In Australia, and internationally, traditional or legacy print media is being challenged not by its importance in informing people e.g. during bushfires, Covid-19 crisis etc. but related challenges of economics, populist politics, innovation or lack of and now preferred use of digital channels and major social media like Facebook and Google by most people nowadays.
Following are excerpts from articles outlining challenges of populism, PR, social media or atomisation of channels, and possible solutions to support news, democracy, innovation and business models in a digital world.
From Inside Story Australia:
A new study tracks the rise in news consumption during the bushfires and the pandemic — and finds a glimmer of hope for publishers.
In times of great uncertainty, readers and viewers will seek out reliable, accurate and up-to-date news — doubly so when their own safety and wellbeing are at stake. But will the news media continue to be there when they’re needed?
The latest Digital News Report: Australia, the sixth annual study of national news consumption trends, provides further evidence that Australians still rely on the news media — directly or indirectly — regardless of its financial difficulties…..
….News businesses, digital platforms and the government will need to reconsider how to maintain a healthy news ecosystem and keep citizens informed. Paying attention to what news consumers are telling us would be a good starting point.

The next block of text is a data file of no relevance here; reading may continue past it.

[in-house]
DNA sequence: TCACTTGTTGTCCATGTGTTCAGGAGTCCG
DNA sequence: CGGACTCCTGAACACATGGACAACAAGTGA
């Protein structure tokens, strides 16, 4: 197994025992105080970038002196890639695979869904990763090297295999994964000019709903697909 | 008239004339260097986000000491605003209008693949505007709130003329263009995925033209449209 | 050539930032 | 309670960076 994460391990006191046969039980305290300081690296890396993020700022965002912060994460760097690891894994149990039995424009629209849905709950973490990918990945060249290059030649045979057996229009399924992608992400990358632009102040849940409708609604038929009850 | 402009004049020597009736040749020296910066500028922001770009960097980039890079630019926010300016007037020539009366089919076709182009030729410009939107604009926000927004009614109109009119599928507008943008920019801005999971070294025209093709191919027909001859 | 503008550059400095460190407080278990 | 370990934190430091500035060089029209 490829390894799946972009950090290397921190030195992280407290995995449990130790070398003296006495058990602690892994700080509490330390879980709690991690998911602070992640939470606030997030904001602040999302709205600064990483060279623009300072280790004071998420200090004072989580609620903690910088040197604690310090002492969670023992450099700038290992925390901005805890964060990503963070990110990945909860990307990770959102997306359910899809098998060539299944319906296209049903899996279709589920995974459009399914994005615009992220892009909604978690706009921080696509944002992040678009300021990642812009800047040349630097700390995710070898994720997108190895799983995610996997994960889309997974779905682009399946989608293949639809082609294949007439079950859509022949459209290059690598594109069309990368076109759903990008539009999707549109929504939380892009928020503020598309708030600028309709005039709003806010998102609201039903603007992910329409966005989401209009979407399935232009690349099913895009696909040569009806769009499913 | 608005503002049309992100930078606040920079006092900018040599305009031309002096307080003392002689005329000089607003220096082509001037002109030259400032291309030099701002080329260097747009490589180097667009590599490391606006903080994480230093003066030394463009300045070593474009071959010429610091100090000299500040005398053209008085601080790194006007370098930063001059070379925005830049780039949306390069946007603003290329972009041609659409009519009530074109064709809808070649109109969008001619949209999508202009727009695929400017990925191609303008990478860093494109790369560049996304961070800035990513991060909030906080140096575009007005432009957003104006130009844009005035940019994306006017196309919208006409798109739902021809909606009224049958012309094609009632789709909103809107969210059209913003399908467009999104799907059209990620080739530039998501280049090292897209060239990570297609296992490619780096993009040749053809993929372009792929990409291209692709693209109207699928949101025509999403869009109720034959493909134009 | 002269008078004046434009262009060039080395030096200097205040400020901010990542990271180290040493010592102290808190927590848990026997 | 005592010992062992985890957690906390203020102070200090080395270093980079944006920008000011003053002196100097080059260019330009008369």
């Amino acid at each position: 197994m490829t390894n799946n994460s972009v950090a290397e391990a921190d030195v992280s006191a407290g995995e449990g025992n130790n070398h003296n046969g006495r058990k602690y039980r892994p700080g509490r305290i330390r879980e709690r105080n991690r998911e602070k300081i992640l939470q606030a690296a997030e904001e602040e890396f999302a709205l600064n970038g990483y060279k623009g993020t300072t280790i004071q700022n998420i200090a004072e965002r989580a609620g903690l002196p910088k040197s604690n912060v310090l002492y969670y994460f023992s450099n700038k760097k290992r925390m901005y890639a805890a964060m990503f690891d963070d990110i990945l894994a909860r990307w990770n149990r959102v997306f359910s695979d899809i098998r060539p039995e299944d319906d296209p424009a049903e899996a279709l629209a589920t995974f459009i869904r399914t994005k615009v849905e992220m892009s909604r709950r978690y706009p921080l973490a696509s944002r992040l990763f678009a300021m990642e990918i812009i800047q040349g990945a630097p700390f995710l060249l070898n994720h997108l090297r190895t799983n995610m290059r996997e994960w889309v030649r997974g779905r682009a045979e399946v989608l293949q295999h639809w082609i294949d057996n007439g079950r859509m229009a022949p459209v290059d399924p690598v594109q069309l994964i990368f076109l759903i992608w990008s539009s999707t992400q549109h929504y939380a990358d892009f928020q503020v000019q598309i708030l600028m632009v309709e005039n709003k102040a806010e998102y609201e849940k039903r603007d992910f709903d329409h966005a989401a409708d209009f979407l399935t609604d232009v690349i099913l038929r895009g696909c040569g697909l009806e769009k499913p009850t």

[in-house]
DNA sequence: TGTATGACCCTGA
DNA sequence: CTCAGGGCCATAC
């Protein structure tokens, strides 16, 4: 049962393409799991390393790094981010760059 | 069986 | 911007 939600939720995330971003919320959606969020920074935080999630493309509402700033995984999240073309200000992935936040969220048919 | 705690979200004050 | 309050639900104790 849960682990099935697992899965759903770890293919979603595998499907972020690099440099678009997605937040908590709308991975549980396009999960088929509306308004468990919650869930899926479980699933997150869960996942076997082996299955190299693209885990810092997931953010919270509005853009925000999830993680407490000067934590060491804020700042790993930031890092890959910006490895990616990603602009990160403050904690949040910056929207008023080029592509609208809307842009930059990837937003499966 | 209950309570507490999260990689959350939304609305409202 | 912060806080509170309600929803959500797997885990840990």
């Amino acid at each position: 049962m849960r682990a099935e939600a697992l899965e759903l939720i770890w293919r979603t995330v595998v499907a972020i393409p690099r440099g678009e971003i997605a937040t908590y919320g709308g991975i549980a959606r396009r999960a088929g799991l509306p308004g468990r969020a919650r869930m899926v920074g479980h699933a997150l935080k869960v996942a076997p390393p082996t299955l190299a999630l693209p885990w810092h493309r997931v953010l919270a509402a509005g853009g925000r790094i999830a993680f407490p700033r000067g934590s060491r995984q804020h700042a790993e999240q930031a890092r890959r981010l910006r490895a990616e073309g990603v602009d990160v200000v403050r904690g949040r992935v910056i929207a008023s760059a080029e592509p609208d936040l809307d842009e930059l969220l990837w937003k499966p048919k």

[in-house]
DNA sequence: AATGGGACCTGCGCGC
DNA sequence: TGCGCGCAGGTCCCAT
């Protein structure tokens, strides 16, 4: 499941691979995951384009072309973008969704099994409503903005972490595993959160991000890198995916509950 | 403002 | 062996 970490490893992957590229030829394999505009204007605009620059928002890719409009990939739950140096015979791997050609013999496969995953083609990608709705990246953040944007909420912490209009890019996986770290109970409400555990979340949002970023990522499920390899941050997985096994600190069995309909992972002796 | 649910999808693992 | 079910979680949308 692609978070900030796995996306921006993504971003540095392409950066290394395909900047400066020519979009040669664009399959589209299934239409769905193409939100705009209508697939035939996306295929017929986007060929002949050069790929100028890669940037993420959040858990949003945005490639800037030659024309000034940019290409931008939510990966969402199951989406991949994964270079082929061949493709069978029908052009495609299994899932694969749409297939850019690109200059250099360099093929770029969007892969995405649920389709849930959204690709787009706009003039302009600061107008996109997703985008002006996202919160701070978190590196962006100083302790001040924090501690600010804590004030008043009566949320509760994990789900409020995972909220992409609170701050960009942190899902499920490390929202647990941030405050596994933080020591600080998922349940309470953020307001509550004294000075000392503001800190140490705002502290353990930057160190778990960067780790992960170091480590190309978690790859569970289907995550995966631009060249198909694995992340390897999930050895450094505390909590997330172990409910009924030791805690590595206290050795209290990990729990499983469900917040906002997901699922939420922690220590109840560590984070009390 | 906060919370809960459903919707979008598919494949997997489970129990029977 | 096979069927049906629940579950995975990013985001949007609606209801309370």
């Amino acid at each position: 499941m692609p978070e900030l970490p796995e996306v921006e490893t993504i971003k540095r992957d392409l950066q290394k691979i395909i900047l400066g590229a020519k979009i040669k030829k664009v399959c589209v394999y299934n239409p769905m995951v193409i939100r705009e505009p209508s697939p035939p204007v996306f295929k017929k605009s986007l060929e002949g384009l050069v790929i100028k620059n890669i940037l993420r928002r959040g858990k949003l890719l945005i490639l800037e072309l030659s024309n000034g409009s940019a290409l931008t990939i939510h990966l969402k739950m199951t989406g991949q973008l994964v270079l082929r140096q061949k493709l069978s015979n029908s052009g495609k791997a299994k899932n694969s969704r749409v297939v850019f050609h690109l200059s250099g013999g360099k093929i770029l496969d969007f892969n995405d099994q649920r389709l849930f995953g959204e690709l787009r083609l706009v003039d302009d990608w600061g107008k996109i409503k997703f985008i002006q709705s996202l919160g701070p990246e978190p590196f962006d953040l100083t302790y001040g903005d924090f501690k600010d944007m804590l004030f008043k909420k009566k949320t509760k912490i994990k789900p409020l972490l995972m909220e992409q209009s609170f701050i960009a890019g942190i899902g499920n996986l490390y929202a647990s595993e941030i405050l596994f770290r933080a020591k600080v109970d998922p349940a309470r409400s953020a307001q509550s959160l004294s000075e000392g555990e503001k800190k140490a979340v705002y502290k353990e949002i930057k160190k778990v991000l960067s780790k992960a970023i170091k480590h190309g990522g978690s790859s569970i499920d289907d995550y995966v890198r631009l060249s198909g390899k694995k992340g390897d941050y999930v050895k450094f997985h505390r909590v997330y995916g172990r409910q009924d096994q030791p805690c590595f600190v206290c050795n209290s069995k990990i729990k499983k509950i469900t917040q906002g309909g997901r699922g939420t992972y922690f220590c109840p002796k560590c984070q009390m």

Our survey confirmed that social media and search are now the two major pathways to online news, with a growing number of people accessing news through mobile alerts, newsletters and aggregator apps. News consumers are trying to find efficient ways to curate and organise the vast amount of news available to them. Rather than go directly to the news-brand websites themselves, audiences are increasingly relying on Google and Facebook to find what they want….
….But we know news media businesses are struggling to adapt to the digital environment, and we know they haven’t yet found a sustainable means of surviving.
From The Conversation Australia:
In May 2020, with the world still in the grip of the coronavirus pandemic, Margaret MacMillan, an historian at the University of Toronto, wrote an essay in The Economist about the possibilities for life after the pandemic had passed.
On a scale of one to ten, where one was utter despair and ten was cautious hopefulness, it would have rated about six. Her thesis was that the future will be decided by a fundamental choice between reform and calamity….
….She was writing against a backdrop of a larger crisis – the crisis in democracy. The most spectacular symptoms of this were the election of Donald Trump as president of the United States and the Brexit referendum. Both occurred in 2016, and both appealed to populism largely based on issues of race and immigration….
How the pandemic contracted the media landscape further
Alongside these developments, the existential crisis facing news media was made worse by the coronavirus pandemic. As business activity was brought to a stop by the lockdown, the need for advertising was drastically reduced.